Nevertheless, Fontenelle argues, “progress” using the Cartesian methods of reasoning and deduction will go on. We have no reason to think that there is some upward limit on it. It is apparently infinite. In fact, he says, our remote descendants will likely view us and the ancients actually as contemporaries; two thousand years is nothing when spread out over a great expanse of time.
Interestingly, there is one area of human thought in which it might be said that the “ancients” did exceed or equal us. And this was in the fields of literature and art. Everything we have noted so far applies to the sciences. Art and literature are different in some ways. Things like poetry and literary brilliance do not really depend on scientific reasoning. They are the products of the creative imagination, and he notes that
Vivacity of imagination does not require a long course of experiments, or a great multitude of rules, to attain all the perfection of which it is capable.
This sort of creative brilliance does not seem to depend on technological progress. No one can reasonably argue that modern writers have exceeded ancient ones in creative brilliance, turn of phrase, loftiness of language, or sensitivity of understanding.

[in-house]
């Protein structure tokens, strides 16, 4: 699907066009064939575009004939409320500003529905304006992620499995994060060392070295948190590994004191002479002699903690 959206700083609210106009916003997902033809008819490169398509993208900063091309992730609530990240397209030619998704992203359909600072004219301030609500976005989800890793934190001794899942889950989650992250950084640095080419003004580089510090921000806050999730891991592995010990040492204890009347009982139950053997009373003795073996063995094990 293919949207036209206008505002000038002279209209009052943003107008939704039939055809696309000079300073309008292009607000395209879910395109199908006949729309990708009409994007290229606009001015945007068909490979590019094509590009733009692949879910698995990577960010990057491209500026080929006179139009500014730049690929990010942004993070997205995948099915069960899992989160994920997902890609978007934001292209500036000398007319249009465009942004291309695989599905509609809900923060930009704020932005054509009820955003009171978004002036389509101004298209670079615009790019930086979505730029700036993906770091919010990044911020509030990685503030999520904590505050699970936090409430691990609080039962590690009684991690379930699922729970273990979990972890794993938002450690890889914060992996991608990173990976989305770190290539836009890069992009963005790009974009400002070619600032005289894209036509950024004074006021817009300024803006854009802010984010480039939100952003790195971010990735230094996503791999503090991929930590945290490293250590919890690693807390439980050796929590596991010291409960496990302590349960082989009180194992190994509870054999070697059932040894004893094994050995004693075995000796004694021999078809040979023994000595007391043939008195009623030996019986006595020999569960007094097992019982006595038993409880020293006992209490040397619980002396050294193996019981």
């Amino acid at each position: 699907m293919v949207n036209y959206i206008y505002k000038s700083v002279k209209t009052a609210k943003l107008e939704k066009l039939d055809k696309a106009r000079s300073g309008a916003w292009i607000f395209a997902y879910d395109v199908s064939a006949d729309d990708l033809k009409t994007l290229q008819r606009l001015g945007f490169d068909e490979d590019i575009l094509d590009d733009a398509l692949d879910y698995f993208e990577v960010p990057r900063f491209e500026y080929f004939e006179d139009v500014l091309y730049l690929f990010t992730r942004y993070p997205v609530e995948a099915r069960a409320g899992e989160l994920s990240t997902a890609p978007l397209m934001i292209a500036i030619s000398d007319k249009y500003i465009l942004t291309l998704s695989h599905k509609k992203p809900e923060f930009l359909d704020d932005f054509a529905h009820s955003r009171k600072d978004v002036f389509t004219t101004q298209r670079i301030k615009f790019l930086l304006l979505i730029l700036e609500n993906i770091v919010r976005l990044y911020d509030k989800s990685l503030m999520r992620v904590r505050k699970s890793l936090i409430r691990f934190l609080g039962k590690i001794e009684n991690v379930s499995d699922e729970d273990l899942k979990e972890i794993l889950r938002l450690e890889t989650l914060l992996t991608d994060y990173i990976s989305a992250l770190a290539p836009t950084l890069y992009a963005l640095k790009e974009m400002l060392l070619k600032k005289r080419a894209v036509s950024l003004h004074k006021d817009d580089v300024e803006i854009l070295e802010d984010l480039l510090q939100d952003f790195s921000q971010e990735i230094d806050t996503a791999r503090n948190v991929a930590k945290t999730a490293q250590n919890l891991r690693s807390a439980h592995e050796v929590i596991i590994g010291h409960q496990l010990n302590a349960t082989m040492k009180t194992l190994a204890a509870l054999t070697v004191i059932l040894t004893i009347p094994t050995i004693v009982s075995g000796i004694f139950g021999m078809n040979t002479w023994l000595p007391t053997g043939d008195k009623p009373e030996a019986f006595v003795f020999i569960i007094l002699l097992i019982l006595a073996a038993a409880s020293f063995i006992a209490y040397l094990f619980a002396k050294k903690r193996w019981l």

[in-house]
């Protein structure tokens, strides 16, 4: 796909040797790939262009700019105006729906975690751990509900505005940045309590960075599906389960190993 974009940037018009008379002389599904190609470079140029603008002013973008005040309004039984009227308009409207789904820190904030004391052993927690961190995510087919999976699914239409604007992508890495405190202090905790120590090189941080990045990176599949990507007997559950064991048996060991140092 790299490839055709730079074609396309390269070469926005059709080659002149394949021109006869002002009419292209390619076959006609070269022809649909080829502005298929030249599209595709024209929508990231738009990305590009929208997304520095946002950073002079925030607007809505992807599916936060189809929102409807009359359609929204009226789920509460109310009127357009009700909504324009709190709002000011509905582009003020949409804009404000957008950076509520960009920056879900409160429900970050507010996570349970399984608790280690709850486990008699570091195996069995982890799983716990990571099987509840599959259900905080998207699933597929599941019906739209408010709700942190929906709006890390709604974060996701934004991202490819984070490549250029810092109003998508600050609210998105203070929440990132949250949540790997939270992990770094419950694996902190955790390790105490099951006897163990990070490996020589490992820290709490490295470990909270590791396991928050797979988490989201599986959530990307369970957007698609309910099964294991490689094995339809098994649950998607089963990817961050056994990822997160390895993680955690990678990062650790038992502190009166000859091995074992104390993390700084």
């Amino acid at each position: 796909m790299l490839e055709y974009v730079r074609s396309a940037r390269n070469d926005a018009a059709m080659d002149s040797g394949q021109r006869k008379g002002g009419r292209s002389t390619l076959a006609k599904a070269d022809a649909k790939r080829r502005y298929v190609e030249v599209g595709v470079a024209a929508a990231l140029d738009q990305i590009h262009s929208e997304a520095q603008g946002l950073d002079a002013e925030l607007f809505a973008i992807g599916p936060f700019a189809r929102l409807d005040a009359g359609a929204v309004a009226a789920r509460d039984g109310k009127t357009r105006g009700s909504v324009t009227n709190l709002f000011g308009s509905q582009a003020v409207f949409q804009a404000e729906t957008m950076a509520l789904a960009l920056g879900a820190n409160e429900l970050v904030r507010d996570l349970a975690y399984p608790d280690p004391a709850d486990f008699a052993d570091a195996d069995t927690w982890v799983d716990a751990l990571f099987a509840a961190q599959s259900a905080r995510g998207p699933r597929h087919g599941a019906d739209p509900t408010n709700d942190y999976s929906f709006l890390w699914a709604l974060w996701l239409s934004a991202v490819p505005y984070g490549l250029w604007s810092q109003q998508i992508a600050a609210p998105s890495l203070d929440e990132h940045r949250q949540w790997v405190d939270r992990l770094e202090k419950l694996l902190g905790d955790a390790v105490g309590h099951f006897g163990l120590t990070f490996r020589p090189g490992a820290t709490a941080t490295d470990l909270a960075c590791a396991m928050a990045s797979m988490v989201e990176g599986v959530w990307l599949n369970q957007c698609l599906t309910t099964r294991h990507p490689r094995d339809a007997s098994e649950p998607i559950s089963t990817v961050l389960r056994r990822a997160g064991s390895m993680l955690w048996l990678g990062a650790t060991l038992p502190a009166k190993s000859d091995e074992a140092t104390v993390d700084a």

We may be able to equal the ancients, of course, but we cannot say that we can surpass them.
Fontenelle’s ideas on progress are important in that they point the way (apparently) to a future marked by permanent upward progress. The social and physical condition of man has certainly improved immensely since his day. But like many thinkers of his era, he overestimated the capacity of science and reason to eradicate ignorance and superstition. Having been raised, like Descartes, in an environment of intellectual control (by the Church), he wanted nothing more than to free men’s minds from its suffocating influence.